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Four Ways Exercise is Medicine

What kind of medicine is free and doesn’t require a visit to the doctor? Exercise!

August 29, 2016 | HF Healthy Living Team

You may have heard that exercise is good for your health, but do you know how good for you it is? Here are four ways that exercise can work as well as medicine.

Lower Blood Pressure

Being active makes your heart better able to move blood and oxygen through your body. Regular exercise leaves your heart stronger and able to pump blood with less effort, which lowers pressure on your arteries. Exercise can also cause new blood vessels to grow, which can lower your blood pressure.

If your blood pressure is in a healthy range, regular exercise can keep it in that range as you get older. If you have high blood pressure, physical activity can lower your systolic blood pressure—the pressure your blood puts on your arteries when your heart beats. For some people, regular exercise can reduce the need for blood pressure medicine. Test your knowledge about blood pressure here!

Talk to your doctor before beginning an exercise program. Exercise can take between one and three months to lower your blood pressure and will only do so as long as you keep it up—so keep it up!

Lower Cholesterol

Medication can help regulate your cholesterol levels. So can exercise!

Regular exercise lowers triglycerides, a type of fat found in your blood that can be dangerous at high levels. Exercise also increases HDL or “good” cholesterol, which removes LDL—“bad” cholesterol—from your blood. How much do you know about cholesterol? Take this quiz to find out!

Thirty minutes of physical activity once a day may be all you need to help keep your cholesterol levels in check and to reduce or eliminate your need for cholesterol medicine. Keeping your cholesterol at a healthy level can be as easy as taking three short walks a day.

Diabetes Prevention

Exercise, especially strength training, helps you build muscle. Muscles are better at using glucose (blood sugar) for energy than other tissues in your body, so having more muscle can help keep your blood sugar within a healthy range, which can help prevent or manage diabetes.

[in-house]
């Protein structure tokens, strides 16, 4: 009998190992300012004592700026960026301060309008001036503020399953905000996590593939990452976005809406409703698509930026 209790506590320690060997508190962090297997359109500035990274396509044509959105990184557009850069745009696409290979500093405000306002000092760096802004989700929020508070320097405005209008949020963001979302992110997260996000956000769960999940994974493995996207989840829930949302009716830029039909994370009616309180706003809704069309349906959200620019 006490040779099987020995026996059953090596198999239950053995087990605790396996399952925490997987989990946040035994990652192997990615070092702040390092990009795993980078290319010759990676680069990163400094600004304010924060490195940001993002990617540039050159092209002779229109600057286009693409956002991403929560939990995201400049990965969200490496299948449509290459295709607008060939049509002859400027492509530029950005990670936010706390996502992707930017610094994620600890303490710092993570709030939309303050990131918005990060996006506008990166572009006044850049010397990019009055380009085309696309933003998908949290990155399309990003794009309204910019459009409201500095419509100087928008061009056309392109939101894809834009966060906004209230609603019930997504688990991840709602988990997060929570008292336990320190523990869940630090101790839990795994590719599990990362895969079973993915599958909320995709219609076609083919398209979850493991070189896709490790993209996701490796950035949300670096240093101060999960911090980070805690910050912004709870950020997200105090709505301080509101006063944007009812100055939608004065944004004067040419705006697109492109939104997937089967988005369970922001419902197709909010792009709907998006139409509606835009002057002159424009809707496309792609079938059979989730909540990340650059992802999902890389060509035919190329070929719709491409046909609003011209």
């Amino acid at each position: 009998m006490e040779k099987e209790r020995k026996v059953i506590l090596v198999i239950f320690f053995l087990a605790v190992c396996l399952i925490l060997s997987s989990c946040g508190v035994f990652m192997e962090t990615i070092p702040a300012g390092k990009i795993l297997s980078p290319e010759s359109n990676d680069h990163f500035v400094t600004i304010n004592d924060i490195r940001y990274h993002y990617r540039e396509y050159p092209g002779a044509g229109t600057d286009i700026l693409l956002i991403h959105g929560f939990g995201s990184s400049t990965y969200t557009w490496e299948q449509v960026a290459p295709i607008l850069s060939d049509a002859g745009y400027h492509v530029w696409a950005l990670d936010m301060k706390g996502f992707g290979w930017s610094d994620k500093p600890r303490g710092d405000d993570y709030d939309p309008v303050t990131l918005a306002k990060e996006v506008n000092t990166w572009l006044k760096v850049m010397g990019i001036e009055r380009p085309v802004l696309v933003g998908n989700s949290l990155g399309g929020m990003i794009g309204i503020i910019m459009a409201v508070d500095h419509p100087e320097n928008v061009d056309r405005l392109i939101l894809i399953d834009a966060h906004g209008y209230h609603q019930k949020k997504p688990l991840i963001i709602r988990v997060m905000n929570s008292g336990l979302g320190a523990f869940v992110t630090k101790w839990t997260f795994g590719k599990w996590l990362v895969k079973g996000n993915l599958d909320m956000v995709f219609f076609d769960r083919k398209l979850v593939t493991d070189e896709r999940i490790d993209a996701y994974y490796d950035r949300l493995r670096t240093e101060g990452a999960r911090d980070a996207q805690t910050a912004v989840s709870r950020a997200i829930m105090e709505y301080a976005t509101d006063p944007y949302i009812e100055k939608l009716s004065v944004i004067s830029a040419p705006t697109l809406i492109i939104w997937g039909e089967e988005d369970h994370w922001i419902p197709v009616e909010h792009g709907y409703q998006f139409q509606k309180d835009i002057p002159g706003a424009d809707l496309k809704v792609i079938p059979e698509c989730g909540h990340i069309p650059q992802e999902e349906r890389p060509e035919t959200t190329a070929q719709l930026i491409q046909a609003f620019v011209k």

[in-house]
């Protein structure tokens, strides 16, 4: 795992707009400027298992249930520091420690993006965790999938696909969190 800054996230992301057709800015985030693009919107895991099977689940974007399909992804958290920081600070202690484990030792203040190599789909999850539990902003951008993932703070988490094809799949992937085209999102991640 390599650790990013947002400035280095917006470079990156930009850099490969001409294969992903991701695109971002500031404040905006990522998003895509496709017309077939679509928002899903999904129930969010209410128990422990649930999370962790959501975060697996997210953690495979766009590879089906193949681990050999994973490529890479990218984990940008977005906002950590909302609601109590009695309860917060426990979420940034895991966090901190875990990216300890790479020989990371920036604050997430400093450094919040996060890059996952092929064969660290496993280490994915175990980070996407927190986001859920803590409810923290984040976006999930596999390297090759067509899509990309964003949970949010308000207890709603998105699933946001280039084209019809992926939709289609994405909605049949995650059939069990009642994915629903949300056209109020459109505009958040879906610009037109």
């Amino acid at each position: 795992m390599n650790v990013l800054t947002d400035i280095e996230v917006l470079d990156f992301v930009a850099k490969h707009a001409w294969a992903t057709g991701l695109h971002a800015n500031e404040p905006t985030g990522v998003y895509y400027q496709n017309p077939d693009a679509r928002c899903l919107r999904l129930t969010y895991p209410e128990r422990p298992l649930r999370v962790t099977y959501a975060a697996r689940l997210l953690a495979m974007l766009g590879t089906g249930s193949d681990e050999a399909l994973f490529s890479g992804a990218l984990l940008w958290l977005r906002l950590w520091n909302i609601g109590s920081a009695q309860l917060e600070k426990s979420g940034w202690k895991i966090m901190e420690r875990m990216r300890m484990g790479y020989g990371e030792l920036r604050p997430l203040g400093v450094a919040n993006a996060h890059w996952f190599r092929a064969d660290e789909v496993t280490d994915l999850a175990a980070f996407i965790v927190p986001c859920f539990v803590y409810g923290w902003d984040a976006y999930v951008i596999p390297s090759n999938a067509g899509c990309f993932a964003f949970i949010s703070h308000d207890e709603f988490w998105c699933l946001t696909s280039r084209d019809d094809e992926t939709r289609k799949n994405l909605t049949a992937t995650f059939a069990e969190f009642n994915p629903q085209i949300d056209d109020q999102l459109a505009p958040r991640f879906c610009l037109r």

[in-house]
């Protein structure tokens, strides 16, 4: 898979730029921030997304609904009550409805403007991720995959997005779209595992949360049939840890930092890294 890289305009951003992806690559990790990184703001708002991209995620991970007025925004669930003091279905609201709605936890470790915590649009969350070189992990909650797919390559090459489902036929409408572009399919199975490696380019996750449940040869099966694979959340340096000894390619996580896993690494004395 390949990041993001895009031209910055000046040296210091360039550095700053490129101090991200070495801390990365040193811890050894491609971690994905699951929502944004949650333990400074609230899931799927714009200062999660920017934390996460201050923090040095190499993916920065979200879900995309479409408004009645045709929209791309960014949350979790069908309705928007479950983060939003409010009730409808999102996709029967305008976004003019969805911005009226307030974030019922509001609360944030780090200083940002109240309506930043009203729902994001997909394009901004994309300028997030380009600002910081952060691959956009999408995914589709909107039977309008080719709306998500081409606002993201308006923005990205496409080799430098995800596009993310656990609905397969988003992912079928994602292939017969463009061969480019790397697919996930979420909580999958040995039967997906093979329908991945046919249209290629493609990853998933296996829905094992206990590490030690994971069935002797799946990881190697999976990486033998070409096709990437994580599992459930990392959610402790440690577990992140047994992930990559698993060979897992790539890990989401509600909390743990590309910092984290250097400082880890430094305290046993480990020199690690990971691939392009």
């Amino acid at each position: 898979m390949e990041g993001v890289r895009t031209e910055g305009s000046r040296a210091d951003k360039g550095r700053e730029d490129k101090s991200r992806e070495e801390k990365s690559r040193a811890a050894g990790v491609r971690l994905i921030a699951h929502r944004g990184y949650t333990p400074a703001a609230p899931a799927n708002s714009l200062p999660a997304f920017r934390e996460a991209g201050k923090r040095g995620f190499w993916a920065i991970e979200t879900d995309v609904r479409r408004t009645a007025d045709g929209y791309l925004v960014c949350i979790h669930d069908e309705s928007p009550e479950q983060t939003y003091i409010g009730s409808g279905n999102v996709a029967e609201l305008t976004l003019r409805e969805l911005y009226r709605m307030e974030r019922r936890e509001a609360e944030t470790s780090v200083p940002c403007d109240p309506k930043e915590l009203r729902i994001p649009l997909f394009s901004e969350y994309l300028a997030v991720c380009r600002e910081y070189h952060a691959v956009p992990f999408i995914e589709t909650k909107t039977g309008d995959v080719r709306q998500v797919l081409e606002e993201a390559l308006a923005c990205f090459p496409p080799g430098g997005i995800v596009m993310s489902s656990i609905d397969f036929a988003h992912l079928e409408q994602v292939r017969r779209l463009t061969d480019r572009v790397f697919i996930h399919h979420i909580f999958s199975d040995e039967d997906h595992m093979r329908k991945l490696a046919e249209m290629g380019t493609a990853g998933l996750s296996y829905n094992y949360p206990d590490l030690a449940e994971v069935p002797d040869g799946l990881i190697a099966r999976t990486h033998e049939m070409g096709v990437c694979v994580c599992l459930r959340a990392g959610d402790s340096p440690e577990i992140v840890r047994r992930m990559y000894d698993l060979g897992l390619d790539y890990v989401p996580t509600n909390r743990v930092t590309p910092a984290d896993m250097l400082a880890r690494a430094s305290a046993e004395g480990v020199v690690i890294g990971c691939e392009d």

If you have diabetes, physical activity can also help your body use insulin in healthier ways. Take this quiz to learn more about glucose, insulin, and diabetes.

Healthy Weight and BMI

Exercise can help you stay at a healthy weight and Body Mass Index (BMI). If you need to lose or maintain weight, exercise can help your body use energy better. Exercise can also help you use up energy that you eat in the form of calories. Find out more about maintaining a healthy weight and BMI here.

The Centers for Disease Control and Prevention (CDC) recommends that, per week, adults get at least 150 minutes of moderate exercise such as walking, swimming, biking, or jogging. Dancing and jumping rope can be great exercise, too!

Building up your muscle tone is important as well. The CDC recommends that adults do at least two strength training activities a week. Want to work on your strength? Try these strengthening moves for your core and your lower body!

Exercise has also been linked to improving lung function in people with COPD, increasing muscle strength in those who have arthritis, lowering risks of osteoporosis or colorectal cancer, and reducing symptoms of stress, anxiety, and depression. That’s some powerful medicine!

Wondering how exercise can do so many things? Find out here what happens in your body when you exercise.


© 2016 HF Management Services, LLC.

Healthfirst is the brand name used for products and services provided by one or more of the Healthfirst group of affiliated companies.

This health information or program is for educational purposes only and not intended to treat, diagnose, or act as a substitute for medical advice from your provider. Consult your healthcare provider and always follow your healthcare provider’s instructions.

“Cholesterol Guide: Exercise Tips,” Cleveland Clinic. Accessed July 12, 2016.

“Exercise: A drug-free approach to lowering high blood pressure,” Mayo Clinic. August 6, 2015.

Exercise is Medicine, ©2016 American College of Sports Medicine.

“Physical Activity for a Healthy Weight,” Centers for Disease Control and Prevention. May 15, 2015.

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